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Functional screening and optimization of molecules acting on the oxytocin receptor with a focus on therapeutic applications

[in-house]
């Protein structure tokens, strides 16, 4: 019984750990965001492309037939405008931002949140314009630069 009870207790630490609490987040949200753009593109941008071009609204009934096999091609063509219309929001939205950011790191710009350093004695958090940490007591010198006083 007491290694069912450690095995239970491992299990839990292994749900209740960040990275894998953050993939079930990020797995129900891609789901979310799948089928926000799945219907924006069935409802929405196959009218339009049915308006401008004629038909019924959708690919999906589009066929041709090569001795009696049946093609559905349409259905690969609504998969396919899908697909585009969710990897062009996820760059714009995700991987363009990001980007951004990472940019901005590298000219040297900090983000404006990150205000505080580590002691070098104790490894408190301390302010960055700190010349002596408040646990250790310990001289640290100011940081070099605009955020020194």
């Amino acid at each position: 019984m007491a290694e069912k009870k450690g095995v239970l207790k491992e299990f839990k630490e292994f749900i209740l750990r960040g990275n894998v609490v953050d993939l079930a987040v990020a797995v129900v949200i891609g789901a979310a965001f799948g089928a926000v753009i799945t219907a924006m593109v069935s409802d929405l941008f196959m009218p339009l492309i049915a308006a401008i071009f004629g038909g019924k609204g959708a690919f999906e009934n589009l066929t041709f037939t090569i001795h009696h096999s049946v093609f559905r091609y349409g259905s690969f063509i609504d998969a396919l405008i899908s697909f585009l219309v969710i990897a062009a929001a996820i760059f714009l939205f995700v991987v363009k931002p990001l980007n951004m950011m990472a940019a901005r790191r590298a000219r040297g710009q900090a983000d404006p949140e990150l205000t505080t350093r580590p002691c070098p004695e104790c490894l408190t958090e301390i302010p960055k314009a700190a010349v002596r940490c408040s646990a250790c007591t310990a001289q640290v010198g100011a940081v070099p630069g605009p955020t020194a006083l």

The oxytocin receptor (OXTR) is a G protein-coupled receptor (GPCR) involved in the modulation of various signaling biological processes. Although its function was initially linked only to its role in the induction of labor and breastfeeding, its role in several other processes has recently been raised, specifically with regard to its potential use as a pharmacological target. OXTR agonists have been identified as potentially useful in the treatment of neurological and psychiatric conditions and diseases (chemical dependence, autism, dementia and others), in addition to conditions related to food and metabolism. OXTR antagonists have been touted as potentially useful in the treatment of prostatic hyperplasia, increased success rates of assisted fertilization, erectile dysfunction, and more recently, cancer subtypes for which treatments are only partially effective. Given that currently only peptide modulators of OXTR are approved for clinical use, the half-life of such compounds prevents them from being used in therapy beyond induction/inhibition of labor and induction of breastfeeding. This project aims to optimize new small molecules acting on OXTR (already developed by NAIAD through FAPESP/PIPE Phase 1 funding 2018/22551-2) and the search for new chemical classes acting on OXTR with different effects (agonism, biased agonism and antagonism). NAIAD's structure-based virtual screening platform based on AI and molecular docking will be used in conjunction with in silico techniques for ADMET prediction and other computer simulation and chemical optimization techniques to efficiently explore a chemical space of billions of molecules in the search and optimization of molecules with adequate pharmacological properties acting on OXTR. The molecules will be synthesized and validated in in vitro tests regarding their effect on OXTR and their ADMET properties in computational chemical search and optimization cycles followed by in vitro validation. Here, it is expected to obtain molecules with high pharmacological potential, sufficient to be tested in animal models for the conditions selected among those mentioned above, and subsequently to be followed by clinical tests and clinical use. It is worth noting that among the conditions and diseases potentially treatable by new small molecules acting on OXTR, several do not have sufficient treatment approved for clinical use today. (AU)

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